Lost Dobson’s Run: Kelly Drive Flood Relief Improvements Explained



Last week, when the Inquirer ran a story about a surprisingly massive ($38 million) drainage improvement project that will snarl traffic just below the East Falls bridges, the region let out a collective groan. For something like six months, Kelly Drive will be reduced to two lanes — severely crimping one of the city’s major arteries. What was lost in the hubbub over traffic was an explanation as to why the Scotts Lane/Allegheny Ave. basin needs better drainage and how new impervious surfaces, development, and insufficient stormwater systems built in the early 20th century make this need acute.



A topographical survey of the project area reveals that Scotts Lane lies in a groin between the Boulevard and Allegheny Ave. Respectively, these two roads could be considered the west and east rims of a small canyon formed by an historical creek called Dobson’s Run. Scotts Lane’s is roughly 85ft from sea level (Schuylkill: 32ft) at the point where the road intersects Ridge and Allegheny Aves. At Scotts Lane’s lowest point is Sherman Mills, a complex offering residential/commercial/loft space in an adaptively reused textile mill. Scotts then wends its way up the western side of the ravine and crosses the R6 line (114ft) at grade and continues up into East Falls. Parts of the Sherman Mills complex sit in a shallow depression of about 79ft. Just to the northwest, on the opposite side of Scotts, is a new gated development incorporating new units into the fabric of another mill structure [Dobson Mills]. Scour marks along the sides of the lane and the narrow inlets testify to the velocity of the flow down this grade.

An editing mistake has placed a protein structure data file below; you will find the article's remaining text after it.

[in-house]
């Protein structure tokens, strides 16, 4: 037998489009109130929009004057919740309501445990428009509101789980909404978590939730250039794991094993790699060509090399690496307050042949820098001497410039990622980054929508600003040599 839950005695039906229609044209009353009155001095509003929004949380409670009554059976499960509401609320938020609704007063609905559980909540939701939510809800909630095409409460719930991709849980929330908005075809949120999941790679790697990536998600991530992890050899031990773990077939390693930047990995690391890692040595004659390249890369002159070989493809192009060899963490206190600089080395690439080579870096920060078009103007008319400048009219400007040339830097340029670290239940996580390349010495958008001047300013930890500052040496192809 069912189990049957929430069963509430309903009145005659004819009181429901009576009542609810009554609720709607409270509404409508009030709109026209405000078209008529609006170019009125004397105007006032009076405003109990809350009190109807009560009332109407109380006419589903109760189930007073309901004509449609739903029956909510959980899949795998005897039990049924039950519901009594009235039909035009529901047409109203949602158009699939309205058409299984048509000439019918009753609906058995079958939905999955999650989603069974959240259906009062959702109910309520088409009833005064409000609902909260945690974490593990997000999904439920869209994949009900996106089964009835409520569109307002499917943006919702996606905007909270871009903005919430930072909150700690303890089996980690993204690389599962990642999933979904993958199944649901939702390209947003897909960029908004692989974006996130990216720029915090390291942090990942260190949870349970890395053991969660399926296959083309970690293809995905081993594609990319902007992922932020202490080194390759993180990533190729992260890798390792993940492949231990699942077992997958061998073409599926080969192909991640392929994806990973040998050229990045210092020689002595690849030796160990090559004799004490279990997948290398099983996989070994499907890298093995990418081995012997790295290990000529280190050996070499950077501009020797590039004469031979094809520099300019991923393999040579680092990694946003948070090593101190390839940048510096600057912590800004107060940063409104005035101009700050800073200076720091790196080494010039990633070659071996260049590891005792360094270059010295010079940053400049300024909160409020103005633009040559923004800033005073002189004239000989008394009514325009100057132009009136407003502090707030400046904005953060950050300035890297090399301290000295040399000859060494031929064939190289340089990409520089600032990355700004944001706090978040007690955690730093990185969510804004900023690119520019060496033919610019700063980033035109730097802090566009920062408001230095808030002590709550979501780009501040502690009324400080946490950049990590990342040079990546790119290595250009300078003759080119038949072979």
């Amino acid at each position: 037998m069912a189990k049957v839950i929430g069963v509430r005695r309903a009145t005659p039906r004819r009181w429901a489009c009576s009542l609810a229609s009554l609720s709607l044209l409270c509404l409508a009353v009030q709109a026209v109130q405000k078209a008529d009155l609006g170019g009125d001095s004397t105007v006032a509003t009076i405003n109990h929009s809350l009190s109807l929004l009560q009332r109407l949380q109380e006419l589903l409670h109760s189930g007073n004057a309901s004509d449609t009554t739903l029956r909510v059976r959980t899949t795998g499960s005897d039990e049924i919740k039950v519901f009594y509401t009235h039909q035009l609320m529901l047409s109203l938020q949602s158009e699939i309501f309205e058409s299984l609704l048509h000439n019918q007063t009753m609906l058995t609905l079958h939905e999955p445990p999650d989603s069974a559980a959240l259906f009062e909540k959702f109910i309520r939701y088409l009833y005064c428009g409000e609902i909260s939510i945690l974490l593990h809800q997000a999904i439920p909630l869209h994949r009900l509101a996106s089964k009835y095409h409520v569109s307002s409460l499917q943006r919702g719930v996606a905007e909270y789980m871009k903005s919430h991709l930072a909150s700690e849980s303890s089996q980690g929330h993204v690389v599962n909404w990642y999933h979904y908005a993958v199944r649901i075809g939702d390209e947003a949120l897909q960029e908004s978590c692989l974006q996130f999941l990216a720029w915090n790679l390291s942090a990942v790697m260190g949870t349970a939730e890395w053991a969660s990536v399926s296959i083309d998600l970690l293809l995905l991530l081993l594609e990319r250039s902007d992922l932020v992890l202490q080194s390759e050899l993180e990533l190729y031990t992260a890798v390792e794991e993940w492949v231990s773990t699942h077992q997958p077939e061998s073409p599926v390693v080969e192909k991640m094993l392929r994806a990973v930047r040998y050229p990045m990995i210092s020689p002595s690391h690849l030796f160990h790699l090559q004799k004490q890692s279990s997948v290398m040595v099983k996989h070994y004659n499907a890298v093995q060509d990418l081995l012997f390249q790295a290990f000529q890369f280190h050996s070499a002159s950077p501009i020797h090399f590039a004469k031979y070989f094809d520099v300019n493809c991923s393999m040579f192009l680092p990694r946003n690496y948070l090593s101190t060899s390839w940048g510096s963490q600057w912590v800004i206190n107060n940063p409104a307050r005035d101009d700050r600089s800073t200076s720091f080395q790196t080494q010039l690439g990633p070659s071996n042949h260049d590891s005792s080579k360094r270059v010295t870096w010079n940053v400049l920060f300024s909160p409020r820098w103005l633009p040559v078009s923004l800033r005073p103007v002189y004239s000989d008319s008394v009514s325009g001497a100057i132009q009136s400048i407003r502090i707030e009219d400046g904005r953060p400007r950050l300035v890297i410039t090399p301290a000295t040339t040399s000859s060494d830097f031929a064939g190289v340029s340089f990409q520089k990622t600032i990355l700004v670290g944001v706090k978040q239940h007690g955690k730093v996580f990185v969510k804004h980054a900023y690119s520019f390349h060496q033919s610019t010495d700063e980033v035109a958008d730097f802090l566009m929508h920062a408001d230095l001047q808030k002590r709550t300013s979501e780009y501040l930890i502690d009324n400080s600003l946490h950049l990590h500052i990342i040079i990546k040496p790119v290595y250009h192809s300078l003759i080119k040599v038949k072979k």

Superficially, it appears that this project is yet another instance where the taxpayers get stuck holding the bag — paying retroactively for incentivized overdevelopment — yet a historical study of the Dobson’s Run watershed tempers this judgment. As Adam Levine has pointed out in his research for the Water Department, as early as the 1880s the city was grappling with residential and industrial pollution in the sluggish creek.  A notorious offender was Dobson’s Yarn Mill which dumped its dye-colored effluvient into creek, staining the Run’s delta at the Schuylkill just north of the Falls railroad bridges. In 1882, the Superintendent of Fairmount Park Russell Thayer anticipated that more and more industrial waste and sewage would find its way into the Run, a creek which above inhabited portions of Falls Village Thayer noted was “pure”. “Unless the necessary Sewage Works are constructed,” he reported to the Fairmount Park Committee on Plans and Improvements, “the pollution of the [Schuylkill] River will be much greater than at present” owing to the fact that “at some distant date the entire territory through which the stream and its tributaries pass will be more or less covered with buildings of various description.” In the rancorous litigation that followed, Dobson hired his own expert who argued that the sewage from residential cesspools polluted the stream more than the yarn dyeing plant.